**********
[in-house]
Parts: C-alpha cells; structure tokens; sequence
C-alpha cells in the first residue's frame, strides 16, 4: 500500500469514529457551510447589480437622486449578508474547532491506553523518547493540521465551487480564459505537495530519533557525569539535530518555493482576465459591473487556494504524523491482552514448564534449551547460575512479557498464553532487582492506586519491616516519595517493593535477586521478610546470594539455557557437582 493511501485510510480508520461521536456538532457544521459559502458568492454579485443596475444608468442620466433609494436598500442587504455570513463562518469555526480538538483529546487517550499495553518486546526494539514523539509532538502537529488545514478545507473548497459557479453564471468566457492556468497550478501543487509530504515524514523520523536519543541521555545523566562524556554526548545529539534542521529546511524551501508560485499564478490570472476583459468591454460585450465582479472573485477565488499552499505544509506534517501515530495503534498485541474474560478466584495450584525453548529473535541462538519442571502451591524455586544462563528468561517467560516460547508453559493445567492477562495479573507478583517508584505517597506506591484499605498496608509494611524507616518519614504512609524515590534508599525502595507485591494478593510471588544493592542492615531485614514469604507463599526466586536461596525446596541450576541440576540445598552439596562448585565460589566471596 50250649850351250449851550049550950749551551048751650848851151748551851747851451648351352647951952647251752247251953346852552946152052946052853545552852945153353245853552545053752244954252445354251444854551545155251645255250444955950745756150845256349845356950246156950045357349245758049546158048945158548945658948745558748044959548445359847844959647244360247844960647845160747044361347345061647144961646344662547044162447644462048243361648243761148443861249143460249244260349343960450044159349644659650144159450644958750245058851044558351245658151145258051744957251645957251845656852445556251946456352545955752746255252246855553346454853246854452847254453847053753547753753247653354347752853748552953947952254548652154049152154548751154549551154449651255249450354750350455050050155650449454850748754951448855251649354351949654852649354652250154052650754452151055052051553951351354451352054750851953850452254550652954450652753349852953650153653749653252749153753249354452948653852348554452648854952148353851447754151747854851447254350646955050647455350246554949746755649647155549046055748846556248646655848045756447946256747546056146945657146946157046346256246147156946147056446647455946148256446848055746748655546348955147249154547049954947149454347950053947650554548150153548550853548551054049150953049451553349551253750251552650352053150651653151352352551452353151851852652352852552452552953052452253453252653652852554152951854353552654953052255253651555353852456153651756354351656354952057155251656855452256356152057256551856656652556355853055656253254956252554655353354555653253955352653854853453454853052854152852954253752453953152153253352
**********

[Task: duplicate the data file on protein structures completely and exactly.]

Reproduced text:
[in-house]
Parts: C-alpha cells; structure tokens; sequence
C-alpha cells in the first residue's frame, strides 16, 4: 500500500469514529457551510447589480437622486449578508474547532491506553523518547493540521465551487480564459505537495530519533557525569539535530518555493482576465459591473487556494504524523491482552514448564534449551547460575512479557498464553532487582492506586519491616516519595517493593535477586521478610546470594539455557557437582 493511501485510510480508520461521536456538532457544521459559502458568492454579485443596475444608468442620466433609494436598500442587504455570513463562518469555526480538538483529546487517550499495553518486546526494539514523539509532538502537529488545514478545507473548497459557479453564471468566457492556468497550478501543487509530504515524514523520523536519543541521555545523566562524556554526548545529539534542521529546511524551501508560485499564478490570472476583459468591454460585450465582479472573485477565488499552499505544509506534517501515530495503534498485541474474560478466584495450584525453548529473535541462538519442571502451591524455586544462563528468561517467560516460547508453559493445567492477562495479573507478583517508584505517597506506591484499605498496608509494611524507616518519614504512609524515590534508599525502595507485591494478593510471588544493592542492615531485614514469604507463599526466586536461596525446596541450576541440576540445598552439596562448585565460589566471596 50250649850351250449851550049550950749551551048751650848851151748551851747851451648351352647951952647251752247251953346852552946152052946052853545552852945153353245853552545053752244954252445354251444854551545155251645255250444955950745756150845256349845356950246156950045357349245758049546158048945158548945658948745558748044959548445359847844959647244360247844960647845160747044361347345061647144961646344662547044162447644462048243361648243761148443861249143460249244260349343960450044159349644659650144159450644958750245058851044558351245658151145258051744957251645957251845656852445556251946456352545955752746255252246855553346454853246854452847254453847053753547753753247653354347752853748552953947952254548652154049152154548751154549551154449651255249450354750350455050050155650449454850748754951448855251649354351949654852649354652250154052650754452151055052051553951351354451352054750851953850452254550652954450652753349852953650153653749653252749153753249354452948653852348554452648854952148353851447754151747854851447254350646955050647455350246554949746755649647155549046055748846556248646655848045756447946256747546056146945657146946157046346256246147156946147056446647455946148256446848055746748655546348955147249154547049954947149454347950053947650554548150153548550853548551054049150953049451553349551253750251552650352053150651653151352352551452353151851852652352852552452552953052452253453252653652852554152951854353552654953052255253651555353852456153651756354351656354952057155251656855452256356152057256551856656652556355853055656253254956252554655353354555653253955352653854853453454853052854152852954253752453953152153253352